Today’s Solutions: October 04, 2022

Helen Russell, a journalist and global happiness expert who wrote The Year of Living Danishly and The Atlas of Happinesssays that there are ways in which different nations worldwide enhance their experience of happiness through a mindset or an attitude that runs deep within the culture.

Read through these six examples to see if one or more of these practices resonates with you and your journey.

Saudade, from Brazil

“In [Brazilian] Portuguese, there’s something called saudade, which is a feeling of longing, melancholy, and nostalgia for a happiness that once was—or even a happiness you merely hoped for,” explains Russel. The concept is so entrenched in Brazilian ideology that it’s celebrated every year on Saudade Day (January 30th).

“Most of us will have experienced a bittersweet pleasure in moments of melancholy—[flipping] through old photos or caring about anyone enough to miss them when they’re gone,” says Russel. These sentimental moments can make us appreciate these memories even more and encourage us to pay attention to the details of the here and now. The concept of saudade reminds us to “spend time remembering those [we’ve] loved and lost, then practice being a little more grateful for the ones still around.”

Meraki, from Greece

According to Russel, meraki refers to “an introspective, precise expression of care, usually applied to a cherished pastime.” The idea behind meraki is to challenge yourself to break up the monotony of your regular routine (say, your nine-to-five job) by intentionally carving out time to invest in activities that inspire and relax you.

“Having a passion that you can take pride in can be of extra benefit to those who can’t say the same for their primary occupation,” says Russel. It can also give you something to look forward to throughout the day which will surely boost your happiness.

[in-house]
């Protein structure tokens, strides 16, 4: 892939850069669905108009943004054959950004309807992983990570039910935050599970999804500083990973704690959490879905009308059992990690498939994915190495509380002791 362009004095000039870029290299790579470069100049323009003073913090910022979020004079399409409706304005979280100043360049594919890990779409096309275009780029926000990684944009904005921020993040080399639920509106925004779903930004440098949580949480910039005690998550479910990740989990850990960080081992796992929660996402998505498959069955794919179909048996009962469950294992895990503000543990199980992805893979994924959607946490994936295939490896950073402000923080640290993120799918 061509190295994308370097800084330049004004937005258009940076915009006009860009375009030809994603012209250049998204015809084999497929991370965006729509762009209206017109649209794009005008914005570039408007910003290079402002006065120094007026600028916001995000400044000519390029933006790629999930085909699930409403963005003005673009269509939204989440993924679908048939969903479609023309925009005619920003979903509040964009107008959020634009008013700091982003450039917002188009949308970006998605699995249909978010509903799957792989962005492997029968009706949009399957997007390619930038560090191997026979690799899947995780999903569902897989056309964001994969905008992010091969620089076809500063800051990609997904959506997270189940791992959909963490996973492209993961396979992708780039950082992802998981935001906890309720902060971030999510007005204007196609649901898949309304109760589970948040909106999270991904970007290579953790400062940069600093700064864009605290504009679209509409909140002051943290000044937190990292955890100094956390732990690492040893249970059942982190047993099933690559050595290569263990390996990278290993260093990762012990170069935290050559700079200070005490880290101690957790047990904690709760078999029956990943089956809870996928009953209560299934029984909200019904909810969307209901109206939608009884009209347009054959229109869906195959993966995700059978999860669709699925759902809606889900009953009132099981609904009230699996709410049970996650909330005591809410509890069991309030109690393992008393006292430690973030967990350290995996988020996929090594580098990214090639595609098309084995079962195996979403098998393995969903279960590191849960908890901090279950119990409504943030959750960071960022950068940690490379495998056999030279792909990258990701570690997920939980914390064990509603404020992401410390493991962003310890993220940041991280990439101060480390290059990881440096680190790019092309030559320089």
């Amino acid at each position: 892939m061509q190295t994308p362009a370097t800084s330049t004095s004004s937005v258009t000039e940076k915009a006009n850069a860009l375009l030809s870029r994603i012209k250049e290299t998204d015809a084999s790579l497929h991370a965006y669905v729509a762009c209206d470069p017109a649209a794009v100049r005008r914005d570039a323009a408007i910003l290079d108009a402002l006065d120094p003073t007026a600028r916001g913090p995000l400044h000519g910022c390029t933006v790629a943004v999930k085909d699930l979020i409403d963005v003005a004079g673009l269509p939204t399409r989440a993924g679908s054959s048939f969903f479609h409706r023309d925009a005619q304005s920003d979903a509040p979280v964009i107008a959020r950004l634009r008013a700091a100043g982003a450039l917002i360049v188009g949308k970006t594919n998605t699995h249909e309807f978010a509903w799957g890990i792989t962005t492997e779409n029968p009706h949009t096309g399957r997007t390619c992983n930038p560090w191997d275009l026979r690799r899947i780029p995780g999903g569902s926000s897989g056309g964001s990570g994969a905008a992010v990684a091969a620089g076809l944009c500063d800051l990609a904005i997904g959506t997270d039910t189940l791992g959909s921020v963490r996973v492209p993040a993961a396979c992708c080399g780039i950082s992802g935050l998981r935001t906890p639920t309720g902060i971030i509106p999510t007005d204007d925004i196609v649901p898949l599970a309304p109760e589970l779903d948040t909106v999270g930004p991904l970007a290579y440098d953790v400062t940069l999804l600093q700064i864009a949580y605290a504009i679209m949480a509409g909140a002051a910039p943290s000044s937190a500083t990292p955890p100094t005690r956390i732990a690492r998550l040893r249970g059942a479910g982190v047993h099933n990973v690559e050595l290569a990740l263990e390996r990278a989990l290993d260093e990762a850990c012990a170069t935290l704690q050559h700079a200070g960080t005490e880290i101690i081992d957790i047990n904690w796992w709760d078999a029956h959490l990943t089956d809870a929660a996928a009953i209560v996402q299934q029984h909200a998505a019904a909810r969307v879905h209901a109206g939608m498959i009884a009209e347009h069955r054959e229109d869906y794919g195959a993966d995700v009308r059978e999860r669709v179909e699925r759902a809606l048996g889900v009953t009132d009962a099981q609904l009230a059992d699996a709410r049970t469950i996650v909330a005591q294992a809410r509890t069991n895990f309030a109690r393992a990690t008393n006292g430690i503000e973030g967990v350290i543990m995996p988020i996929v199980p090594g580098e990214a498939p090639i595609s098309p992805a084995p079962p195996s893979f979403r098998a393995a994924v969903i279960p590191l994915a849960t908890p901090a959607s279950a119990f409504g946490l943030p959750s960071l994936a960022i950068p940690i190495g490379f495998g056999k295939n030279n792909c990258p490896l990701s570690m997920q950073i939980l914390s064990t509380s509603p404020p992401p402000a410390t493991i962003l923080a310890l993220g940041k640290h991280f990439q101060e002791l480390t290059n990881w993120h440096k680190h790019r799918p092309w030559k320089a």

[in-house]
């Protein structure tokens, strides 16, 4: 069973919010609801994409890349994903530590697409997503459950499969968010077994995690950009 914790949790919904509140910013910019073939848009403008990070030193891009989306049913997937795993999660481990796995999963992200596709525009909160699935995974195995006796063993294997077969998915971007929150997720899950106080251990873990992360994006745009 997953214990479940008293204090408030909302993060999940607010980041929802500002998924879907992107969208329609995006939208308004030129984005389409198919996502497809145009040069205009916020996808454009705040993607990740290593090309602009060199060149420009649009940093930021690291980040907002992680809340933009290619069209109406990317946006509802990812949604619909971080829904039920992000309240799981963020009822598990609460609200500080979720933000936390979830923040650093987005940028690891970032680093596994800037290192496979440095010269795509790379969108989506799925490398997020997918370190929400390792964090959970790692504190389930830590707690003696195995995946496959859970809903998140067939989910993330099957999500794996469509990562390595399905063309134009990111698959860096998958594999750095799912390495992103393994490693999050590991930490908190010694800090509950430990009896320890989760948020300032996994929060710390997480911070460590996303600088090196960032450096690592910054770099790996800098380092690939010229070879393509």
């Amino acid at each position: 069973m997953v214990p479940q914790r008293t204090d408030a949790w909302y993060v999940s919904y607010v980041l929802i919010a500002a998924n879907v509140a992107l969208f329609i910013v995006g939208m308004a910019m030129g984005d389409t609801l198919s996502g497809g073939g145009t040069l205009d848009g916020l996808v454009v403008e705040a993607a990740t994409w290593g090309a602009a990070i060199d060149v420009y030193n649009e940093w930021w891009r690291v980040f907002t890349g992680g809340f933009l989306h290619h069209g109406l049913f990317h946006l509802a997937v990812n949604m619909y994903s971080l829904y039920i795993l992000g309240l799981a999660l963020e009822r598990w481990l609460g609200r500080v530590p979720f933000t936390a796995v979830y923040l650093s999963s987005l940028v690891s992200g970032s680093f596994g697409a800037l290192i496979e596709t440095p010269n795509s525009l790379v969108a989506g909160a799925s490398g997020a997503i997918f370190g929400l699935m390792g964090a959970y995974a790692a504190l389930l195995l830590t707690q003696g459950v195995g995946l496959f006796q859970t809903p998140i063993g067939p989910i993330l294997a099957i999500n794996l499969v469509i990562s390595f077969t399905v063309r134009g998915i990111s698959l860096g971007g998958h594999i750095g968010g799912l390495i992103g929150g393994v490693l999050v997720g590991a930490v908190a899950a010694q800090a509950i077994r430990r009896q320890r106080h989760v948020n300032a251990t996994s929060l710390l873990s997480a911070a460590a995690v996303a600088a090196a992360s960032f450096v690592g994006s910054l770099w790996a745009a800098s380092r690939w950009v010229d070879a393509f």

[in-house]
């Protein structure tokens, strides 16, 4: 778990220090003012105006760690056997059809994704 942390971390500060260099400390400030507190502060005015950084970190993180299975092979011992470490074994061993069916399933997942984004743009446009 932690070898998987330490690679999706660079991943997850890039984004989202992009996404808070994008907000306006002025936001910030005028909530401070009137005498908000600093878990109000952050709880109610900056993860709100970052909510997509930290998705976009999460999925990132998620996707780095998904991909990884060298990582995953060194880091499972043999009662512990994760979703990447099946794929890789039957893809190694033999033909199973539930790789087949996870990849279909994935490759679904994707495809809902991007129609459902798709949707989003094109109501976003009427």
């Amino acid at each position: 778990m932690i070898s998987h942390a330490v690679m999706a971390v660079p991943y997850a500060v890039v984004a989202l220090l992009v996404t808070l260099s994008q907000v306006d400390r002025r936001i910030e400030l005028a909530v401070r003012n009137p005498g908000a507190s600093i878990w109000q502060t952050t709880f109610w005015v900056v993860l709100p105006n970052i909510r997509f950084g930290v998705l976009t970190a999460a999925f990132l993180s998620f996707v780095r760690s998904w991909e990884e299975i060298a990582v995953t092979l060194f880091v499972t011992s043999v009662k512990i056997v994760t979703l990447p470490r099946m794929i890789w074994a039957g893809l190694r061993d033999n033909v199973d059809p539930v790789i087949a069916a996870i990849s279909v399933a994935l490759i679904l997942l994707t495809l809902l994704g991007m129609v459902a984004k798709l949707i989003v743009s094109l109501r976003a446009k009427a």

Dolce far niente, from Italy

This Italian phrase translates to “the sweetness of doing nothing,” says Russell, adding that the concept is “all about savoring the moment and really enjoying the present.”

While many western cultures tend to save up “their ‘fun quota’ for an annual escape or a boozy weekend, Italians spread it over the minutes, hours, and days throughout the year.” Adopting this attitude can remind you that you deserve to enjoy life all year round, not just while on vacation.

Friluftsliv, from Norway

We’ve mentioned the Norwegian concept of friluftsliv, or “free air life,” in an article we shared about enjoying outdoor socials, even in cold winter conditions. In Norway, time spent outdoors is central to their way of life—but the concept of friluftsliv isn’t just about being outside, it’s about engaging with nature in an intentional way.

“Most Norwegians believe you have to work for things—to earn them with physical endeavors, [or by] battling the elements. Only once you’ve [literally] climbed a mountain in the rain and cold can you truly enjoy your dinner,” Russel illustrates.

Now, not all of us will be climbing mountains regularly, or even live in a landscape where that’s an option but embrace the spirit of friluftsliv by going for a walk or sitting in your garden, watching the birds visit your birdfeeder.

Smultronstӓlle, from Sweden

The essence behind smultronstӓlle, which literally translated means “field of wild strawberries” or “wild strawberry patch,” is to establish a place to go when you’re feeling stressed or overwhelmed where you know you won’t be disturbed.

Even though the phrase is linked to the outdoors, you can also practice this indoors, as long as it’s “your happy place that just makes you feel better.” Having a smultronstӓlle can be a great way to “stay calm, restore balance, and feel rejuvenated.”

Wabi sabi and kintsugi, from Japan

Our society often values perfection, which may lead us to put a lot of pressure on ourselves and our performance in life and work, however, the Japanese philosophy of wabi sabi, which translates to “the beauty of imperfection,” can help relieve us of this weight. Accepting the beauty in imperfection can make us feel better when things don’t turn out exactly as planned.

Kintsugi is a physical manifestation of wabi sabi—it refers to the ancient Japanese art of repairing broken ceramics with gold or metallic lacquer. While many of us may discard a broken teacup, believing it has been rendered useless, kintsugi celebrates this imperfection by piecing the shattered pieces together extravagantly, highlighting the scar in a manner that makes it even more beautiful than when it was whole or “perfect.”

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